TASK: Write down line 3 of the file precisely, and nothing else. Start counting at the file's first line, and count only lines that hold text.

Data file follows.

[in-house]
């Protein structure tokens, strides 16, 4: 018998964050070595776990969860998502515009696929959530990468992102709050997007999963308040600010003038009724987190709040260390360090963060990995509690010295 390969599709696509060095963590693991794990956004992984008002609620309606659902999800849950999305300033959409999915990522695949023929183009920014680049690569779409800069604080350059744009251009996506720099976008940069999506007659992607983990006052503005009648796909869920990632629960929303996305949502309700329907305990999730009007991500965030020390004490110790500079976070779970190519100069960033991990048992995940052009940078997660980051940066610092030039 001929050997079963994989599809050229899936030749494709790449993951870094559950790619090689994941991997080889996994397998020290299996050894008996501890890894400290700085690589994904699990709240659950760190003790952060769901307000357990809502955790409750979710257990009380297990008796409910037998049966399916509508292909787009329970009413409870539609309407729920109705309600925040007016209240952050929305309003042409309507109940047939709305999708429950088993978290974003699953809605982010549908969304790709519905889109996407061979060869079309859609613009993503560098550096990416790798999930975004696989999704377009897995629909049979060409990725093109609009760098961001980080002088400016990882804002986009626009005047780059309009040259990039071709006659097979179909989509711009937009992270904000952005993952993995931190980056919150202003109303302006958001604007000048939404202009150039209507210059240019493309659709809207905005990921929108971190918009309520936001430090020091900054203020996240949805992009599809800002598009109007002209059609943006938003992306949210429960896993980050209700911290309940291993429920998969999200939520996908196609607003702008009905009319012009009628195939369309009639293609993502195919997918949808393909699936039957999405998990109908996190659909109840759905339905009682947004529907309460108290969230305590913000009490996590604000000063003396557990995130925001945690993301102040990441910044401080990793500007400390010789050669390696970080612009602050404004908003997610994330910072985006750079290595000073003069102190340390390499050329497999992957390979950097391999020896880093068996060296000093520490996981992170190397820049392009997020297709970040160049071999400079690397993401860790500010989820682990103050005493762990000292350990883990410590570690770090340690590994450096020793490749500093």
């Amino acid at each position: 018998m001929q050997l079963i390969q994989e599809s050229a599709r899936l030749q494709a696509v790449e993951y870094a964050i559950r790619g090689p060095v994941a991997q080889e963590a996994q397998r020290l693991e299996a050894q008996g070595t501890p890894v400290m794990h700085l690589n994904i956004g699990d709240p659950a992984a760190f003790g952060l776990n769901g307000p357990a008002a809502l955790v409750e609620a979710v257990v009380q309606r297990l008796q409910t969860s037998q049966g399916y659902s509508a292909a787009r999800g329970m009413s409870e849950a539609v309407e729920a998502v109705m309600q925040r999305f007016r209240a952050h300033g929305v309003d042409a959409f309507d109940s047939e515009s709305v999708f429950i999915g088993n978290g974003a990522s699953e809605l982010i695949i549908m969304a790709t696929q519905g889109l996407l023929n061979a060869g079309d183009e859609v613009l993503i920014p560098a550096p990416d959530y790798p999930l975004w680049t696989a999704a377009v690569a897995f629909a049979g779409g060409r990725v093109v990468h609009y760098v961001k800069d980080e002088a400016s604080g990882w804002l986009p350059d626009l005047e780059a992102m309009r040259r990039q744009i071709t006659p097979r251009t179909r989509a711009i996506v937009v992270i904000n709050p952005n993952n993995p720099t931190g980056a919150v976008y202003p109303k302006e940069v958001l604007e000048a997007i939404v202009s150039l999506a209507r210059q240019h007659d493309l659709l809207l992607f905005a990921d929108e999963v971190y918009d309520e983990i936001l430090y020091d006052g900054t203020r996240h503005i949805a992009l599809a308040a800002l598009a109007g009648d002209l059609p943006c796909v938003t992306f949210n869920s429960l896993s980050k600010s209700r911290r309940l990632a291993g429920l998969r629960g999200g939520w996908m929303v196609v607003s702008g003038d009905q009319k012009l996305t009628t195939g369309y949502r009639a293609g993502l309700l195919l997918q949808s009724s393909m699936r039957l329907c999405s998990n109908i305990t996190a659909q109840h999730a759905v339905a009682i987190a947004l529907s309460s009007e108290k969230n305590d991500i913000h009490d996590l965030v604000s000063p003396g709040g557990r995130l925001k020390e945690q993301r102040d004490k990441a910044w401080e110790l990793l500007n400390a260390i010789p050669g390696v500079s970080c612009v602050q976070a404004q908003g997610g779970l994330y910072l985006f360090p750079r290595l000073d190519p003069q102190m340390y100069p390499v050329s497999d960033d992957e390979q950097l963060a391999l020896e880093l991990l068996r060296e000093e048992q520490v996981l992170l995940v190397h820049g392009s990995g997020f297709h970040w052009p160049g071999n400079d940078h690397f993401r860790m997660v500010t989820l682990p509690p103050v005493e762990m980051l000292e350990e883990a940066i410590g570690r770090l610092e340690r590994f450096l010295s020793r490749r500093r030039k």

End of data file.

């Amino acid at each position: 018998m001929q050997l079963i390969q994989e599809s050229a599709r899936l030749q494709a696509v790449e993951y870094a964050i559950r790619g090689p060095v994941a991997q080889e963590a996994q397998r020290l693991e299996a050894q008996g070595t501890p890894v400290m794990h700085l690589n994904i956004g699990d709240p659950a992984a760190f003790g952060l776990n769901g307000p357990a008002a809502l955790v409750e609620a979710v257990v009380q309606r297990l008796q409910t969860s037998q049966g399916y659902s509508a292909a787009r999800g329970m009413s409870e849950a539609v309407e729920a998502v109705m309600q925040r999305f007016r209240a952050h300033g929305v309003d042409a959409f309507d109940s047939e515009s709305v999708f429950i999915g088993n978290g974003a990522s699953e809605l982010i695949i549908m969304a790709t696929q519905g889109l996407l023929n061979a060869g079309d183009e859609v613009l993503i920014p560098a550096p990416d959530y790798p999930l975004w680049t696989a999704a377009v690569a897995f629909a049979g779409g060409r990725v093109v990468h609009y760098v961001k800069d980080e002088a400016s604080g990882w804002l986009p350059d626009l005047e780059a992102m309009r040259r990039q744009i071709t006659p097979r251009t179909r989509a711009i996506v937009v992270i904000n709050p952005n993952n993995p720099t931190g980056a919150v976008y202003p109303k302006e940069v958001l604007e000048a997007i939404v202009s150039l999506a209507r210059q240019h007659d493309l659709l809207l992607f905005a990921d929108e999963v971190y918009d309520e983990i936001l430090y020091d006052g900054t203020r996240h503005i949805a992009l599809a308040a800002l598009a109007g009648d002209l059609p943006c796909v938003t992306f949210n869920s429960l896993s980050k600010s209700r911290r309940l990632a291993g429920l998969r629960g999200g939520w996908m929303v196609v607003s702008g003038d009905q009319k012009l996305t009628t195939g369309y949502r009639a293609g993502l309700l195919l997918q949808s009724s393909m699936r039957l329907c999405s998990n109908i305990t996190a659909q109840h999730a759905v339905a009682i987190a947004l529907s309460s009007e108290k969230n305590d991500i913000h009490d996590l965030v604000s000063p003396g709040g557990r995130l925001k020390e945690q993301r102040d004490k990441a910044w401080e110790l990793l500007n400390a260390i010789p050669g390696v500079s970080c612009v602050q976070a404004q908003g997610g779970l994330y910072l985006f360090p750079r290595l000073d190519p003069q102190m340390y100069p390499v050329s497999d960033d992957e390979q950097l963060a391999l020896e880093l991990l068996r060296e000093e048992q520490v996981l992170l995940v190397h820049g392009s990995g997020f297709h970040w052009p160049g071999n400079d940078h690397f993401r860790m997660v500010t989820l682990p509690p103050v005493e762990m980051l000292e350990e883990a940066i410590g570690r770090l610092e340690r590994f450096l010295s020793r490749r500093r030039k």